It is poetry of great sensual energy, coming straight from the body, and touching on matters of the world and the universe, partaking part in a spiritual community, where the singular is combined with the universal in a characteristic jazz syncopated rhythm. In these poems the biblical Isaac meets up with Dizzy Gillespie, Pablo Neruda with At-Thinnin, Caliph of Baghdad, and Billie Holiday with Ezekiel and Hesiod. And yet, Komunyakaa remains authentic and passionate, there is no pose in this poetry. It is a poetry of communing spirits raised with the rhythm of drums, a poetry of dance and love; a great song in honour of life and existence.”

Edward Hirsch: “Yusef Komunyakaa is an African American poet of international stature. Like Zbigniew Herbert, he is an avant-garde classicist with a strong »tablet of values«.” Komunyakaa writes out of his childhood, growing up in the American South, his stint in Vietnam, and his experiences in a wide range of cities, from New Orleans, Louisiana to Trenton, New Jersey. One can read his work as a lifelong quest for peace, freedom, and social justice. His artistry is unique. Deeply indebted to Black music and history, he has invented a jazzy poetic idiom, what he calls “neon vernacular,” that reaches peaks of biblical eloquence.”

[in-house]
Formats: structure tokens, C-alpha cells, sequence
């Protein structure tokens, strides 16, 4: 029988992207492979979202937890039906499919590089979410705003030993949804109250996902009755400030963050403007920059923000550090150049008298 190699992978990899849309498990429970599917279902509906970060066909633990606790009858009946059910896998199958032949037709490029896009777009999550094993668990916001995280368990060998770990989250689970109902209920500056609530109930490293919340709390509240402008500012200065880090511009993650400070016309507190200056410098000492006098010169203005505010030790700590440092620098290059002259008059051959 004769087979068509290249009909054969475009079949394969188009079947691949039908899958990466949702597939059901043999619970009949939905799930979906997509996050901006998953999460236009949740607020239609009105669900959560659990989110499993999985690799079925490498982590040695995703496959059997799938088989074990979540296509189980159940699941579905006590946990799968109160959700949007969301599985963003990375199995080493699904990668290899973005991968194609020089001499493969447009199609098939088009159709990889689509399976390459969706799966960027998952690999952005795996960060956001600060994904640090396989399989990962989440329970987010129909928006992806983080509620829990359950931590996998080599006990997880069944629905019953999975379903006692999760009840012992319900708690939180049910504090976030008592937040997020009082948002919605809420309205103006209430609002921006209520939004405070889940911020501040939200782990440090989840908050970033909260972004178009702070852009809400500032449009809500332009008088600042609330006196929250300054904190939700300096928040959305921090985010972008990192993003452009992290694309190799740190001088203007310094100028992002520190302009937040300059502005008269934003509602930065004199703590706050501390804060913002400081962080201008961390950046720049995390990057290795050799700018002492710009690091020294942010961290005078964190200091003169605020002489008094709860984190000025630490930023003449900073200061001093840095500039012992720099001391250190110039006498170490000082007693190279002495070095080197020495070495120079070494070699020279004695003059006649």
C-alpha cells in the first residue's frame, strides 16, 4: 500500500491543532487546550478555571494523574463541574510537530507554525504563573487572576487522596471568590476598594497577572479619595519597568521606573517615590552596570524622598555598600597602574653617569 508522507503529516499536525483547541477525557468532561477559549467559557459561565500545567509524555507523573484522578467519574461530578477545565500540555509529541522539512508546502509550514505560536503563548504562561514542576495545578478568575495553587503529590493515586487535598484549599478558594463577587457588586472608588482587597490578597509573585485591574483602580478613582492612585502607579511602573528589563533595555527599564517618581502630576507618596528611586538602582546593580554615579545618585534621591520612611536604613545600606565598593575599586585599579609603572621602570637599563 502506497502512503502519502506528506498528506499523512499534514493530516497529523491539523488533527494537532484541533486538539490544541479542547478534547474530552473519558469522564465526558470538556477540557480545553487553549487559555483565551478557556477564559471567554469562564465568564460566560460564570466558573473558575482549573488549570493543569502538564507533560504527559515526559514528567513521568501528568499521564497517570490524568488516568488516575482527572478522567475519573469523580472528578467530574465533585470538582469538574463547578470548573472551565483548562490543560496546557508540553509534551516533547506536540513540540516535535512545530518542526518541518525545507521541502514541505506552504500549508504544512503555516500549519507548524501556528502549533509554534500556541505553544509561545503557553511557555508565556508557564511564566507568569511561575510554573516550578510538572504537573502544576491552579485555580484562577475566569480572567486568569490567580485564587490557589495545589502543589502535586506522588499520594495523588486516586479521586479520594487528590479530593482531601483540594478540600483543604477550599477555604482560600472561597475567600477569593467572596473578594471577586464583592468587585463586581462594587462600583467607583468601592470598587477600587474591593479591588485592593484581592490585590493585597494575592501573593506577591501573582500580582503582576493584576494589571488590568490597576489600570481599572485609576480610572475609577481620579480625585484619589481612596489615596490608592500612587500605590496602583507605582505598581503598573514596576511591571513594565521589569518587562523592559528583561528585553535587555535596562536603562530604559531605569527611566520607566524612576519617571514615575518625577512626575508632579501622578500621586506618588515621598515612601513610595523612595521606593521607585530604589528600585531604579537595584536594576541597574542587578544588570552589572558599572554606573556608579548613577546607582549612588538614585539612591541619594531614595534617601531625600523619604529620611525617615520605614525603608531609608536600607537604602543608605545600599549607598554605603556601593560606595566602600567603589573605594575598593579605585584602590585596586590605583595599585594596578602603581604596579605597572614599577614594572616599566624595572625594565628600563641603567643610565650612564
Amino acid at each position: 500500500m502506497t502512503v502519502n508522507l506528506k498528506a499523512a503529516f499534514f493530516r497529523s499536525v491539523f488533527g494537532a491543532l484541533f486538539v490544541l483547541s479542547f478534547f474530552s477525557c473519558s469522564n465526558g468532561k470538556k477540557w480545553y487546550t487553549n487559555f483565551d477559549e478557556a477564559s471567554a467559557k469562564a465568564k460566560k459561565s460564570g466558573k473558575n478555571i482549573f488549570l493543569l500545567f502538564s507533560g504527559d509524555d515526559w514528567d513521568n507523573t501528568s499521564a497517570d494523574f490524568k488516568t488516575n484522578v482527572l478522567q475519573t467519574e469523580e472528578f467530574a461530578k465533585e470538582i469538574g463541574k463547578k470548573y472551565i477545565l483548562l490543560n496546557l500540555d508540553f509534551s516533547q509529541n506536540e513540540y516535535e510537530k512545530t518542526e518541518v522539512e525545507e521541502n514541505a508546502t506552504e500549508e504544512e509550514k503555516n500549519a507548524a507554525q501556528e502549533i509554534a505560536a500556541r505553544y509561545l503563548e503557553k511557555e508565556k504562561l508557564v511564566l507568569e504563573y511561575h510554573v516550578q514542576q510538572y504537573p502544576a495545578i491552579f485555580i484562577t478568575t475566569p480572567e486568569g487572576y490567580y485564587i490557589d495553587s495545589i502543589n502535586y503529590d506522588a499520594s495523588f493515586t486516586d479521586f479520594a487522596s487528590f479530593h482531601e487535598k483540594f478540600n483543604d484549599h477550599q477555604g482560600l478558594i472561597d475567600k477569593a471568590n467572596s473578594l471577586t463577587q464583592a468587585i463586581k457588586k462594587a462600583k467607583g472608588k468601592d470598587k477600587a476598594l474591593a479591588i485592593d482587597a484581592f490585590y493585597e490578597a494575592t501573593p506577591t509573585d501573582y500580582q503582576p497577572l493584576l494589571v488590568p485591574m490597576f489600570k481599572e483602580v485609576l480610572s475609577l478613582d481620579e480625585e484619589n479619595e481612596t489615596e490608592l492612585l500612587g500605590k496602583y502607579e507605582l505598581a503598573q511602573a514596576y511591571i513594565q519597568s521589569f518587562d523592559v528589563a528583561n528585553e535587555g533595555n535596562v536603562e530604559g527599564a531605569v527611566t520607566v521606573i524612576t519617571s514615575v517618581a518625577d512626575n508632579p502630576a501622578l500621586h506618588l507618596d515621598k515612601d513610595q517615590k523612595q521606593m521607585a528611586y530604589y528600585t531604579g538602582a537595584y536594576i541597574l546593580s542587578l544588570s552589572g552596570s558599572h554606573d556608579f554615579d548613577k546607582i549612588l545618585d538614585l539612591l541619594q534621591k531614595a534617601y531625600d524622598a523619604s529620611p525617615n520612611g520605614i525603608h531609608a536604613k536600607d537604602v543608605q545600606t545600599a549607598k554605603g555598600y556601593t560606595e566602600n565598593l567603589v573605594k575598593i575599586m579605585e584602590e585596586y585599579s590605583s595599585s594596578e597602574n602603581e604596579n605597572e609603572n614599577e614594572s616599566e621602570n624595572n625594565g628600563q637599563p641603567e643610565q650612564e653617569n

Katarzyna Jakubiak: “the most distinctive feature of this poetry are its rich, emotional images. Komunyakaa often jokes that »innate surrealism« lies at the root of his work, an unbridled imagination that developed during his childhood, one influenced by both landscape and the political atmosphere of the American South”.